It’s probably not a great thing for the Academy that the hottest topic at the Governors Ball last night was who wasn’t there. Maybe it’s because the Oscars show, despite a great Jimmy Kimmel monologue, was a relatively low-key and paint-by-numbers affair. But Tom Cruise and, to a lesser extent, Jim Cameron, kept coming up in my chats. And the overwhelming reaction to their conspicuous no-shows was basically a giant, Really?
If there’s something personal or serious that caused these guys to bail, then I apologize for this rant. But if not—and at least with Cruise, it appears not—this was a pretty massive middle finger to the Academy and to their Oscar-nominated collaborators. These guys spent most of the year talking about the importance of the movie business—the theatrical movie business—and getting fans back to seeing movies. But the moment they were “snubbed” for best actor and best director, respectively, and their movies likely weren’t winning best picture, and they were faced with a public environment where they might be the subject of some jokes, they can’t be bothered to appear at the single biggest promotional event for those movies? (Including, in Cruise’s case, the movie he was nominated for producing?) Pretty unbelievable. You think Mike Trout or Mookie Betts love playing in the lame World Baseball Classic tournament in the weeks before a 162 game MLB season? Probably not, but those guys know they’re huge stars, and fans expect to see them, so they show up to support their game. Cruise? He’s busy “working.”
I know the Oscars is a slog, and the red carpet (or whatever beige color that was this year; I’m sure it will never appear nor be spoken of by the Academy again) can be toxic and draining. Camera phones and social media long ago ruined awards shows, at least for those who attend. But this is work, and Cruise is used to putting up with big crowds in pursuit of self-promotion and ego-stroking. The Oscars are nothing if not that.
Plus, Kimmel was never going to really attack Cruise. Besides not being that guy, Kimmel has a late-night talk show that he’d presumably like Cruise to visit as a guest in the future, as Cruise did a couple weeks ago while campaigning for Top Gun: Maverick literally across the street from the Dolby Theater. That “L. Ron Hubba Hubba” joke was funny and pretty benign; I’m told it wasn’t even part of rehearsal, and Cruise had bailed before then anyway, so it wasn’t that line that specifically spooked Cruise. But the prospect of being the subject of Scientology jokes, as he was in absentia at the Golden Globes and the DGA Awards, that’s perhaps another matter.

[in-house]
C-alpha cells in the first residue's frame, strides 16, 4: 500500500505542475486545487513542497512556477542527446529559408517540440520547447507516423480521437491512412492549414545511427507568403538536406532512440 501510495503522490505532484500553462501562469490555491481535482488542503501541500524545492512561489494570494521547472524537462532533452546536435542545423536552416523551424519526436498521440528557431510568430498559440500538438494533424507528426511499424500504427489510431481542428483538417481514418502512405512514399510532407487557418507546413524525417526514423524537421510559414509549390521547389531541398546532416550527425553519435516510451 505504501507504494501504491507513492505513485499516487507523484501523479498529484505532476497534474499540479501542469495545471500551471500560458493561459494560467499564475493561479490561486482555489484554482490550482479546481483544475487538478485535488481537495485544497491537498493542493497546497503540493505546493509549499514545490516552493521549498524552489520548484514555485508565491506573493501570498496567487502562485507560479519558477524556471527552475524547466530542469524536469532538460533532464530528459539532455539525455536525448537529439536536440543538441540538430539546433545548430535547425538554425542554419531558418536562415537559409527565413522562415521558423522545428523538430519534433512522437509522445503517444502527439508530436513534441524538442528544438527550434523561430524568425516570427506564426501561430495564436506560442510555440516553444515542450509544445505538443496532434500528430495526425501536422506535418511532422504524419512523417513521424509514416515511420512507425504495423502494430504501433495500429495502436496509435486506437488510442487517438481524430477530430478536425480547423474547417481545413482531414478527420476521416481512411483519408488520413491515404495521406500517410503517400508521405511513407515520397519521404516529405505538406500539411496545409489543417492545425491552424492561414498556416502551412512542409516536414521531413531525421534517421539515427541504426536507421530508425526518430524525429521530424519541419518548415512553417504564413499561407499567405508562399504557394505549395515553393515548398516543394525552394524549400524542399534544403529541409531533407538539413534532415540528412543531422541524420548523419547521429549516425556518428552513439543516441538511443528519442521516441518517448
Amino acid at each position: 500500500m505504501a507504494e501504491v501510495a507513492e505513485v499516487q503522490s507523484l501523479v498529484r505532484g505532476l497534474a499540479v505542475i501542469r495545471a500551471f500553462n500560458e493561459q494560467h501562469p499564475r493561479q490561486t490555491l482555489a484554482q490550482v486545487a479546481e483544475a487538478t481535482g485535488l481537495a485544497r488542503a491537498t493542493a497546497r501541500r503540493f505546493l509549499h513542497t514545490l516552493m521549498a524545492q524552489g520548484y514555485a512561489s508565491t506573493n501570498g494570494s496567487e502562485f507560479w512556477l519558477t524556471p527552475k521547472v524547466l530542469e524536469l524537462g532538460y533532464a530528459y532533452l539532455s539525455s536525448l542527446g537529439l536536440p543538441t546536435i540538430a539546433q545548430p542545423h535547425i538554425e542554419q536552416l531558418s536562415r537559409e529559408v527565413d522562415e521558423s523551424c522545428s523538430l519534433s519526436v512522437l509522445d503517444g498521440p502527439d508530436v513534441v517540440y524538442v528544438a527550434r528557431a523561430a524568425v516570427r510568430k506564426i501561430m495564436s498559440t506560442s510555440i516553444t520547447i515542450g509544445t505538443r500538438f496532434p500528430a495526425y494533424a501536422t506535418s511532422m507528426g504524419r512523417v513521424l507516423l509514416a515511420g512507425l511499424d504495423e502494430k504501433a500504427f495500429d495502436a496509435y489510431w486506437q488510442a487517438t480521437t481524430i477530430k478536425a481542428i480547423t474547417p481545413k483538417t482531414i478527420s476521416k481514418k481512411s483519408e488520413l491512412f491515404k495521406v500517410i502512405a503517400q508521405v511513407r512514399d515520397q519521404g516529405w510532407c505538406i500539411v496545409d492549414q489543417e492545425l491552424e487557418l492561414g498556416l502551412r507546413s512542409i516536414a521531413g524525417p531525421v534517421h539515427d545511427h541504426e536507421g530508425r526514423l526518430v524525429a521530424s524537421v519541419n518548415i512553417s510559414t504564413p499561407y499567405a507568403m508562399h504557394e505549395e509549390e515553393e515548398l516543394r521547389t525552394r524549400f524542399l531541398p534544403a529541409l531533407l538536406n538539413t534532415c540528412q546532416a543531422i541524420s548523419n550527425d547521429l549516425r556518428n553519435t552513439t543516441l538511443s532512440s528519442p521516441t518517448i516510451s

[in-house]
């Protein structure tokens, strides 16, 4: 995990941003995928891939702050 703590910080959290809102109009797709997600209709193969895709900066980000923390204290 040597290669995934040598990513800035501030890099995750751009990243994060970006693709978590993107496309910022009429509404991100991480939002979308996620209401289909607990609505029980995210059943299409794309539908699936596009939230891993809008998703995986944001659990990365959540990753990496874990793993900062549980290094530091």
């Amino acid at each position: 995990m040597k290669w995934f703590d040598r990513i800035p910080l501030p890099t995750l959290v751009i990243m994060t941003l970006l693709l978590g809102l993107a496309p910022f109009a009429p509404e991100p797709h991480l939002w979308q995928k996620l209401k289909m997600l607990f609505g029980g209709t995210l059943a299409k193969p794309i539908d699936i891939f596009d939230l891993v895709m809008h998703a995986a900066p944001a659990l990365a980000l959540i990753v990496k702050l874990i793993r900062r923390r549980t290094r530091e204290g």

This is part of a larger problem for the Oscars, of course. Namely, nobody except Fan Bingbing wants to attend unless they’re nominated or actively flacking a project. But Cruise was nominated, and he is supposed to be the industry’s global ambassador, right? Or at least he styles himself that way. He filmed a freaking video of himself, as himself, welcoming us all to theaters before Top Gun. The shots of him in the front row of the Oscars would have been great marketing for Hollywood at an event with remarkably low star wattage. And at the very least, his colleagues—the guys who spent years on the Maverick sound that won them Oscars—would have loved to see their star producer cheering for them. That’s the respectful move, and when I talk to producers, that’s what most upset them; the lack of respect.
According to sources, Paramount executives, the Academy leadership and Oscars producers believed until last week that Cruise would attend. (They all declined to comment; Paramount, which is afraid of Cruise’s shadow, referred me to his publicist Amanda Lundberg, which is like asking me to shout into the Grand Canyon.) Few believe the excuse that he just had to get back to Mission Impossible: Dead Reckoning Part 2, especially since his right-hand producer, Chris McQuarrie, flew to L.A. just for the show, per his Twitter.
The move would have been to incorporate Cruise into the show, having him perform a wild stunt or some other segment that made him feel special and reminded audiences why they love him and his movies. Cruise meticulously avoids situations he doesn’t control. He managed to eschew a single Scientology question during the entire global Top Gun: Maverick roll out, and even his awards season campaigning was limited to moments like Kimmel and his Producers Guild speech accepting the Selznick award.
If sitting in the unprotected front row of the Oscars for three and a half hours, subject to commercial break conversation or host jokes and near his ex-wife Nicole Kidman, made him nervous, just work out another arrangement. Again, if there’s a serious reason I don’t know about, then disregard all of this. But if not, and many, many people around town suspect not, then the whole thing felt bush league: Hollywood failing to capitalize on its best asset, a real movie star, and the star wasting his fame and goodwill because of his own ego and insecurities. Nobody looks good here.